Byllesby Dam repairs to fix flood damage

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By Christopher Brooke, Reporter

ROANOKE — Work that Appalachian Power has begun on Byllesby Dam goes well beyond replacing the flash boards knocked out of the emergency spillway during a New River flood, according to company officials.

The electric utility in March mobilized crews to the dam — located in Carroll County next to the New River Trail State Park — to tackle a variety of needs through November, according to spokesman John Sheppelwich and Jim Thrasher, energy maintenance superintendent.
This means continuing the disruption of recreational uses around the dam, after the severe January 2013 storm that for a time caused fears about the facility’s structural integrity.
The canoe portage remains closed, the spokesman confirmed. Another access point to the river is available on Rock Hill Road at the end of Virginia 736.
It took time to get the appropriate permission from overseeing agencies for the dam to undergo repairs, Sheppelwich said. That’s necessary any time that flow to a dam or storage of water is interrupted.
“You have to go through the process of getting approval, permits to do the work,” he explained. “It took a little time to get all the ducks in a row.”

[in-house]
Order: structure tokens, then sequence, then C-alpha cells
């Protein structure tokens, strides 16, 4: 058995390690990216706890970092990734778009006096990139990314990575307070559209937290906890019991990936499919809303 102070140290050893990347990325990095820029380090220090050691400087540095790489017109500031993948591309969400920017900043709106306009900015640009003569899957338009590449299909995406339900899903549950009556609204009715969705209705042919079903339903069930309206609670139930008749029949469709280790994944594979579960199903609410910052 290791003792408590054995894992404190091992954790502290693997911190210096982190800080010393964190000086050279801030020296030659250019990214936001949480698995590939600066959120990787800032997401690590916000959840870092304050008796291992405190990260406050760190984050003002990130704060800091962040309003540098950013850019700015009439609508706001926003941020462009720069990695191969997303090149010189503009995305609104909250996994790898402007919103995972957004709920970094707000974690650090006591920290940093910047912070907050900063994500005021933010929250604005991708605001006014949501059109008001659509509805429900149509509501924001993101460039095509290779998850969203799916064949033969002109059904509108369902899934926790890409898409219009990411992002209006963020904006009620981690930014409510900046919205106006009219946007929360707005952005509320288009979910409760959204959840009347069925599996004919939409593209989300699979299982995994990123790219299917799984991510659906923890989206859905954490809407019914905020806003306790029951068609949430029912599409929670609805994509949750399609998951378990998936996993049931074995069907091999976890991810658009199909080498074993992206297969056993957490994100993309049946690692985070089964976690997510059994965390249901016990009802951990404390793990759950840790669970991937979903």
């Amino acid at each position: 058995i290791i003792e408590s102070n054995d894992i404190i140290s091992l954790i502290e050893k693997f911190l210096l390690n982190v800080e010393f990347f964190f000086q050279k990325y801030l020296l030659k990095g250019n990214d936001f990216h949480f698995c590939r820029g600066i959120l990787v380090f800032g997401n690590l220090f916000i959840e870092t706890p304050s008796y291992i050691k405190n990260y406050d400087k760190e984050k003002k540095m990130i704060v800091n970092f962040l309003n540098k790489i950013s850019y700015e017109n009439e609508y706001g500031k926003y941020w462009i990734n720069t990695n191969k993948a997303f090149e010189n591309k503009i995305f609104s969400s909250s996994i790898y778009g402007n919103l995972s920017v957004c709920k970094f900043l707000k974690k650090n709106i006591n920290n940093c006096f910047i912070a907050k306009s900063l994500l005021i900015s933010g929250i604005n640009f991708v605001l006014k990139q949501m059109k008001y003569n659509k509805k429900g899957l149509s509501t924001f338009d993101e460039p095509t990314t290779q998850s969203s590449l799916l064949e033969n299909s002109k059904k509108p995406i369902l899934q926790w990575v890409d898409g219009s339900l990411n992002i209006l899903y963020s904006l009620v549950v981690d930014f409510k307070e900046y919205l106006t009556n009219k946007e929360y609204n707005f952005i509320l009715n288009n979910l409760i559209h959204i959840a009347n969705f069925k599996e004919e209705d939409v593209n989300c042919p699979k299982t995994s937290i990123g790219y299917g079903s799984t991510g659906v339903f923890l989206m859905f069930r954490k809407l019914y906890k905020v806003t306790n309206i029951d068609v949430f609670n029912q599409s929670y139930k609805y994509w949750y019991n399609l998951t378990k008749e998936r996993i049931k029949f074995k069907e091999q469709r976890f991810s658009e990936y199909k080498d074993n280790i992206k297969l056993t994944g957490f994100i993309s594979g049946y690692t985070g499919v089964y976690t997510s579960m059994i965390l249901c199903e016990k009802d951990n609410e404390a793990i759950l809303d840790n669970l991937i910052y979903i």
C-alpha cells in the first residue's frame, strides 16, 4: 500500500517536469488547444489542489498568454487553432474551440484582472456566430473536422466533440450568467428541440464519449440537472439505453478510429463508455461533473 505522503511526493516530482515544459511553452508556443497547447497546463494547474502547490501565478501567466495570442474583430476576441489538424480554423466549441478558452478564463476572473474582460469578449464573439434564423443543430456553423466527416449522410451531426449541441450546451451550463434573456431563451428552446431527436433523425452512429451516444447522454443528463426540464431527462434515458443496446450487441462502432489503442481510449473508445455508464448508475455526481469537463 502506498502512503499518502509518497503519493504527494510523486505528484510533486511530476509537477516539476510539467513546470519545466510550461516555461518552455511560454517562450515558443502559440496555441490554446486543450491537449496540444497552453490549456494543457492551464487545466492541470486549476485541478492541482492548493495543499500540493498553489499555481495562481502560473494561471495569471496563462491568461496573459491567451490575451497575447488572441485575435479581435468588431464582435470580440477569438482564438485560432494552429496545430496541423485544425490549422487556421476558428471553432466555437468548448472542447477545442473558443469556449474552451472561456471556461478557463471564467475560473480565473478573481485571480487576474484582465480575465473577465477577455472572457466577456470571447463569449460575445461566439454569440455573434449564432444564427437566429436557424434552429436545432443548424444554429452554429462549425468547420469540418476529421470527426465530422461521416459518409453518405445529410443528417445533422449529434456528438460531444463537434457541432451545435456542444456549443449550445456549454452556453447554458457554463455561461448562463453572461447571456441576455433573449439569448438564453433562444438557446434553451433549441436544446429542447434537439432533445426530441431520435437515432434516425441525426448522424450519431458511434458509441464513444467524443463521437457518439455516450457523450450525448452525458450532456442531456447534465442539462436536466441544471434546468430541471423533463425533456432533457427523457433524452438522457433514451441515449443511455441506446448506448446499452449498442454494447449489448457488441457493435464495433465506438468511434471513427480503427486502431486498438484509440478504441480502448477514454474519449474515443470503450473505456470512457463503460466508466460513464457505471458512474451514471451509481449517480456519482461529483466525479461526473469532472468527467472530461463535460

The January 2013 flood precipitated a need for significant work on the more-than-100-year-old facility, said Thrasher. Reports rated the 2013 weather event as the fifth largest flood known, with 1940’s incident considered the “flood of record.”
Dredging the pond behind the dam should begin in earnest soon with barges and cranes scooping material out of the river.
Other work will involve structural repairs on the water intake, replacing the flashboards and concrete restoration, Thrasher said. Divers will be used to restore the water intake.
“We’ve got a total of five contractors that will be working, a lot of the time simultaneously,” he said. “We will spend in excess of $2 million this year.”
The storm rendered one turbine at Byllesby “unserviceable” and caused minor damage to others. Repairs on those will wait until next year.
As a result, Byllesby has been offline, he said. Similar repairs had to be made to Buck, the downstream dam, last year, but it was only offline for a month.
Buck can withstand a flood better because it was designed differently than Byllesby, Thrasher said. “Whatever’s in the river, Byllesby takes it full force.”
Byllesby receives a significant amount of public attention, in part because of the recreational uses of the river, Thrasher said.